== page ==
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What is the point of bringing babies to a music class? It seems a little silly sometimes to be bringing a person that can’t even talk or walk yet to a class about singing and dancing! What can they gain from that?

 

Today, we spoke to Lauren Lucerne MT-BC about just that. Lauren has a Bachelor’s Degree in Music from Temple University’s Boyer College and is currently pursuing a Master’s Degree in Education at Holy Family University while working for the Council Rock School District. She runs her own Parent-Child Music Class in North Eastern PA and is one of the experts working with the Cunningham Piano Co. Music School in developing our Early Ears Club.

 

“One of the most important parts of parent-child music classes, for me at least, is for the babies’ first experience with music to be positive.” she says. “They may not remember it, but we subconsciously hold onto a lot of things from our earliest developmental stages. A positive first experience with music will pave the way for a lifetime of positive experiences with music.”

 

Lauren also spoke about some skills that are garnered from the class. “Well, we develop some listening skills and some musical listening skills–musical listening skills are called aural skills. The children can learn the difference between loud and soft, which develops their musical ear. They can start to tell the difference between fast and slow music, and other basic listening skills.”

The biggest benefit? Lauren says that the class can help plant the seeds of some really important skills that even adults need to work on. Multi-tasking can be difficult for anyone of any age! “In music classes geared towards children under the age of 5, we start to work on developing those skills early, working with moving and listening at the same time. This develops both gross motor skills and aural skills–and to move and listen as a baby, toddler, or young child is pretty complex.”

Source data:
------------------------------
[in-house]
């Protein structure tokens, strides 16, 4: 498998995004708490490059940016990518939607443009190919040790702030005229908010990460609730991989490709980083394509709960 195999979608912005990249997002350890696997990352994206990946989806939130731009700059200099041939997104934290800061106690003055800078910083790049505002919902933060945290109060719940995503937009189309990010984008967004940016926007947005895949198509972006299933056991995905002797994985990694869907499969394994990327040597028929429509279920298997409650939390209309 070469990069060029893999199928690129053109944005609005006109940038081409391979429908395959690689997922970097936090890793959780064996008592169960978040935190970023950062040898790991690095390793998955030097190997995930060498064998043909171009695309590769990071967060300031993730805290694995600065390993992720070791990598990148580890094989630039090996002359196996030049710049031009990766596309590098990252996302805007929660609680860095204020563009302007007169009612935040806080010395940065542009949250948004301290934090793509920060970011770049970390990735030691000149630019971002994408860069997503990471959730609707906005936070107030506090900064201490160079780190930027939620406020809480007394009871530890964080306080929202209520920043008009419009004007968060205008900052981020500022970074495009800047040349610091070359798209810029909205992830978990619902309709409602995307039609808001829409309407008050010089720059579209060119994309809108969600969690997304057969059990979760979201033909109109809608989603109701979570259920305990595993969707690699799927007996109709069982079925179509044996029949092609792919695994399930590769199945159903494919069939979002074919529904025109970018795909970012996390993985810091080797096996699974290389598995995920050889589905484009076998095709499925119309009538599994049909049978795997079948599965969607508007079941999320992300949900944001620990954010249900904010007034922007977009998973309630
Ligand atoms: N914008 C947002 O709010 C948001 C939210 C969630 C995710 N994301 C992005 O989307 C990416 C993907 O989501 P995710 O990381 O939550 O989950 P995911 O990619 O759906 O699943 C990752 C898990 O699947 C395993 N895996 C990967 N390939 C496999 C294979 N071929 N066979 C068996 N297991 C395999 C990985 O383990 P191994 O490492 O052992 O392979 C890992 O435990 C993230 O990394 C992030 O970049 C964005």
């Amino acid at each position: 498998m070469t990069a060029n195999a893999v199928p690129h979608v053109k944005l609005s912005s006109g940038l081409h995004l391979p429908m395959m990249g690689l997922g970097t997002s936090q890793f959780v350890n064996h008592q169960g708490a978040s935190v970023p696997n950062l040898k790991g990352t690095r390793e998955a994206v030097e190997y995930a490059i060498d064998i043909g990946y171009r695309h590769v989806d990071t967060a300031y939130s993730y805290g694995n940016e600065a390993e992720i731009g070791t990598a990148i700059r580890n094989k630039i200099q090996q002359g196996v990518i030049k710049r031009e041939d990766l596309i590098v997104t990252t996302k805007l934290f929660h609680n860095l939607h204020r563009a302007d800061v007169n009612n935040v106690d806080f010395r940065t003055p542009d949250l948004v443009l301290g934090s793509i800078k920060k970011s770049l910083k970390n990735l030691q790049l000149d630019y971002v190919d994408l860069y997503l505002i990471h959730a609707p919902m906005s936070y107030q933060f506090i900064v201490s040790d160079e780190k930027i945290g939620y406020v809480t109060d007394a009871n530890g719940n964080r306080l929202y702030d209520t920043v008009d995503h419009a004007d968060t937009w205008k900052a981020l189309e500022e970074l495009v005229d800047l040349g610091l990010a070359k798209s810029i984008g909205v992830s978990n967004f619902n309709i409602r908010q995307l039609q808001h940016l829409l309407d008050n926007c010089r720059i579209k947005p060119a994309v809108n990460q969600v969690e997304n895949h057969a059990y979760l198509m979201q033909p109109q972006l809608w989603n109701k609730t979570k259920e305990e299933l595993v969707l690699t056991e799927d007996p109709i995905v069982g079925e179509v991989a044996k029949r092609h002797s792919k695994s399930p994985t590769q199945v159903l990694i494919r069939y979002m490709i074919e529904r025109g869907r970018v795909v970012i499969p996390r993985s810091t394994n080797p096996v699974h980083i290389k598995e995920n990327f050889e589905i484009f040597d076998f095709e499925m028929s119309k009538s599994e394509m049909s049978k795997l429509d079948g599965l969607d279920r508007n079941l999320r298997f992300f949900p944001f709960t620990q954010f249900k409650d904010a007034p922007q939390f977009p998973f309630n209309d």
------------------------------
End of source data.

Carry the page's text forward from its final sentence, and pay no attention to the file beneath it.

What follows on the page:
In addition to talking Lauren about what she sees in the children teaching a parent-child music class, we spoke to another expert about why having the parents involved really helps the learning process. “They move and sing with and for the babies. They encourage toddlers to participate. Particularly for the very youngest musicians, hearing a parent sing back what the teacher just sang helps them learn the song, even if they can’t sing it back yet.”

 

Are you interested in our Early Ears Program? Visit Cunninghampiano.com/musicschool or call 215-991-0847. Is King of Prussia is just too far away? No problem! Lauren also teaches in Northern Bucks County, and can be contacted at 610-350-7198.

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Early Ears

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